|Morriss' future in doubt as Baylor enters tough finishing stretch|
|Written by Admin|
|Wednesday, 24 October 2007 13:25|
One of the goal posts came down in the post-game celebration and there was new hope in the post-Grant Teaff era. Morriss was already the fourth coach in the 11 seasons since the last game for Teaff, who won 128 games and took the Bears to eight bowl games in his 21 years.
Morriss also delivered the first Big 12 road victory, in 2005 at Iowa State, and then last year the Bears won three Big 12 games in the same season for the first time after having won more than one only once.
While there have been those highlights, there has still been a lot of the same for long-suffering Baylor fans: losing seasons, no bowl appearances, the bottom of the Big 12 South standings and lopsided losses.
Without winning three of their past four games, a difficult task, the Bears (3-5) will have their 12th straight losing season. And they may again be looking for a new coach.
Morriss has another season left on his contract, but there is growing speculation that he won't be back. He is 18-36 overall, and the 29 Big 12 losses in that span have been by an average of 29 points.
Baylor athletic director Ian McCaw, whose first game after taking the job was that Colorado victory in 2003, has repeatedly said the program and Morriss' future won't be evaluated until after the season.
The Bears lost 31-10 to No. 17 Texas, which led by only a touchdown before intercepting three passes in the final 10 minutes.
The crowd of 41,335 was heavy on Texas fans, judging by plenty of burnt orange clothing and ``Hook'em Horns'' signs.
Among the many wavering in their support of Morriss, there is renewed talk about replacing him with Pro Football Hall of Fame linebacker and Baylor icon Mike Singletary.
Singletary was interviewed for the job before Morriss was hired, but had no coaching experience at the time. Singletary has said he was offered the job then, but after asking for more time to decide, that Morriss was hired in the interim.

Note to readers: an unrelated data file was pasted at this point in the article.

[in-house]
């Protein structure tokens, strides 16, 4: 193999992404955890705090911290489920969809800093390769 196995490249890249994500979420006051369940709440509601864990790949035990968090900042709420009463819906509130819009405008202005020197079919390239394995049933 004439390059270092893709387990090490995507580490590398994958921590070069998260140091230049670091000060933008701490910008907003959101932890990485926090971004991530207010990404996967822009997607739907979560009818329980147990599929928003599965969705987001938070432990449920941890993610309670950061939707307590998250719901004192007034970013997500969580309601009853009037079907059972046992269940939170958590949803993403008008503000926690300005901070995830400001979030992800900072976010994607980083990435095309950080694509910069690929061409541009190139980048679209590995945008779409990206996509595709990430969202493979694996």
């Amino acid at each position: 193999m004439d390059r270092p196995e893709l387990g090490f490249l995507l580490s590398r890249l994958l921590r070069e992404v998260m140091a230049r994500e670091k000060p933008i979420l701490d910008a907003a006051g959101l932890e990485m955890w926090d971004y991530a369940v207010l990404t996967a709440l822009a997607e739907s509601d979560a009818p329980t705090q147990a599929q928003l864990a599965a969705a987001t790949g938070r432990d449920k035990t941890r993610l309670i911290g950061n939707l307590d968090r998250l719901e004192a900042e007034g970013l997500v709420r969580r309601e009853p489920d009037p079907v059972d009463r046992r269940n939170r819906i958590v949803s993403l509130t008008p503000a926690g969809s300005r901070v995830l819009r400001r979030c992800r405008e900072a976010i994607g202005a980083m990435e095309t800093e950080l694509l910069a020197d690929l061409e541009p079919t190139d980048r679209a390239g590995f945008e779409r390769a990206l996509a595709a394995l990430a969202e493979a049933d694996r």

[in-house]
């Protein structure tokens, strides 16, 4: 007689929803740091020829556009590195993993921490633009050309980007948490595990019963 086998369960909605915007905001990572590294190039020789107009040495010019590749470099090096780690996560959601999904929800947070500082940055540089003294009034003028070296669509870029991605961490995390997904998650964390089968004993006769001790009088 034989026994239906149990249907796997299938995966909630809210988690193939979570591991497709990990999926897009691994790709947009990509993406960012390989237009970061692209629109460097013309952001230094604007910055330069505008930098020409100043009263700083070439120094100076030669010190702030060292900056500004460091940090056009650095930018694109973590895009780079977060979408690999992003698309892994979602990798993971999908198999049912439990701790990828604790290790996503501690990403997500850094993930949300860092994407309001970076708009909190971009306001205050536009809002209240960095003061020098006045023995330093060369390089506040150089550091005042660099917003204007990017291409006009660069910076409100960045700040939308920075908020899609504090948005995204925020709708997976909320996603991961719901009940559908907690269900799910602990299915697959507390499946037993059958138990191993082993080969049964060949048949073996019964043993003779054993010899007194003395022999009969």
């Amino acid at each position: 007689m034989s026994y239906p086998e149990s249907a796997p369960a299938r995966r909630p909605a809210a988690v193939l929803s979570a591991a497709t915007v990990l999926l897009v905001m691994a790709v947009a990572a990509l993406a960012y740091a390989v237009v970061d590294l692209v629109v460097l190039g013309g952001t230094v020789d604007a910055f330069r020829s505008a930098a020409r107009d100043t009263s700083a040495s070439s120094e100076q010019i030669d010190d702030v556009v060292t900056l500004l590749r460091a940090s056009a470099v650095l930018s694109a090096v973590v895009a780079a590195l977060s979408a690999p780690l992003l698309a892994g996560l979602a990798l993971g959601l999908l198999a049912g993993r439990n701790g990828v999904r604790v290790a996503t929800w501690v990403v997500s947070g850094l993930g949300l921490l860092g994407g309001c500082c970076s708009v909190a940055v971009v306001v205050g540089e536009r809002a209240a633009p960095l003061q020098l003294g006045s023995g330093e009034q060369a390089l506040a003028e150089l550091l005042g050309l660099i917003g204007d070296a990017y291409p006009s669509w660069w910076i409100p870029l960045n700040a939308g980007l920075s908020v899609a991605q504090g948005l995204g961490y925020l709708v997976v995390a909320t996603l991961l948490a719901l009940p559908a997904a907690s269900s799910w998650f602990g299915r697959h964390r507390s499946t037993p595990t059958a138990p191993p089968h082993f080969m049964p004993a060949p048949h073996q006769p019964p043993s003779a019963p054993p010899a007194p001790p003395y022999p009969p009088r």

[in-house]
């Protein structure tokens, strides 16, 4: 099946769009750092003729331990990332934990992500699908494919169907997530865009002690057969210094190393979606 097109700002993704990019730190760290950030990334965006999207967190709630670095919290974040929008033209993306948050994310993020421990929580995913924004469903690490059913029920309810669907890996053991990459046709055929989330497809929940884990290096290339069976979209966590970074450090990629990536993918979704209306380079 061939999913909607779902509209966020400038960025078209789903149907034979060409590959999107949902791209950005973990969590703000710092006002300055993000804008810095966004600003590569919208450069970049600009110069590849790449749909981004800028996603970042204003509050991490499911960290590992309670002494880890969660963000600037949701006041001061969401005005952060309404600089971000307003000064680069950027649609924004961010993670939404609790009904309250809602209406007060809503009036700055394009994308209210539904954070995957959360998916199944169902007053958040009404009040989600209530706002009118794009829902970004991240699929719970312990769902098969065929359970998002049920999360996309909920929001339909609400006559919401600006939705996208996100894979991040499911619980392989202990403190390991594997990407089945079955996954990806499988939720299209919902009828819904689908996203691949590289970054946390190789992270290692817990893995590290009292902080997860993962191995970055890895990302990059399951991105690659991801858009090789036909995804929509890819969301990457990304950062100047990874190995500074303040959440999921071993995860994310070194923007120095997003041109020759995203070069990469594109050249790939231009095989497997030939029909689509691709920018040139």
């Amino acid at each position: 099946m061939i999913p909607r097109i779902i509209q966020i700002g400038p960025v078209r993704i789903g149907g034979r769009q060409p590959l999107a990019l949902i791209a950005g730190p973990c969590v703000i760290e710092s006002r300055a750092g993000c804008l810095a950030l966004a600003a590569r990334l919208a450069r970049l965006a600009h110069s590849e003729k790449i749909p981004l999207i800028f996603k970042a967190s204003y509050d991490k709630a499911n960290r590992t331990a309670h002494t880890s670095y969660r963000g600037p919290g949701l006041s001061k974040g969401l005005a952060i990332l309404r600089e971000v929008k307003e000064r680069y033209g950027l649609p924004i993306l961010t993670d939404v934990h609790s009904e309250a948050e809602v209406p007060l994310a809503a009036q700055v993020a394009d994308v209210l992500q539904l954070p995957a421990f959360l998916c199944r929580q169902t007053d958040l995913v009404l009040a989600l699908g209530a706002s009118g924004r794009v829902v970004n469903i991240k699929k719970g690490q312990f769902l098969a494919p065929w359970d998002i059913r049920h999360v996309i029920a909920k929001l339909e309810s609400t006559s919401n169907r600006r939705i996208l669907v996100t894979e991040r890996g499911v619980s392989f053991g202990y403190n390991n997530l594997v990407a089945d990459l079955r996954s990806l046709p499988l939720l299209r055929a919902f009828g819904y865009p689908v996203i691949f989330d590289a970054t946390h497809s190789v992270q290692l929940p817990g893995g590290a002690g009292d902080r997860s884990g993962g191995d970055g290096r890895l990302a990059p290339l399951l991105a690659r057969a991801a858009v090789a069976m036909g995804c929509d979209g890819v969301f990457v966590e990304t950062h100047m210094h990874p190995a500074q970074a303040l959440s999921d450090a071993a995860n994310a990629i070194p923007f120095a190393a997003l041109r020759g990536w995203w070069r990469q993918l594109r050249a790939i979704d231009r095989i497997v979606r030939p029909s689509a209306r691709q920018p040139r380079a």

Since then, Singletary has been an NFL assistant coach, now in his third year at San Francisco after two in Baltimore. He is also the assistant head coach for the 49ers, but still hasn't been a head coach.
Now there are questions about whether Singletary would even want to return to Baylor. He has interviewed for three NFL head coaching jobs, including with the Dallas Cowboys last winter, and would seem a likely candidate for future jobs.
For now, there isn't a coaching vacancy at Baylor, which is getting ready for a tough finishing stretch.
After going to Kansas State on Saturday, the Bears have games left against Texas Tech, No. 4 Oklahoma and Oklahoma State. Those four teams are a combined 22-9, and Morriss is 1-12 against them at Baylor. He's also 1-12 in November.
Instead of sophomore Blake Szymanski, who has three 400-yard passing games and 16 TDs this season, 26-year-old Michael Machen will make his second start at quarterback Saturday.
Szymanski missed the Texas game after a concussion against Kansas, and Machen - a fifth-year senior transfer from Kent State - completed 25 of 44 passes for 231 yards against the Longhorns. But Machen also threw three interceptions, including two in the fourth quarter that led to Texas touchdowns.
Morriss remains focused on this season, not what might happen after it's over.
``I think they know that there is still the opportunity for them to reach their goal,'' Morriss said. ``It's frustrating because we've seen what this team is capable of in spurts this year.''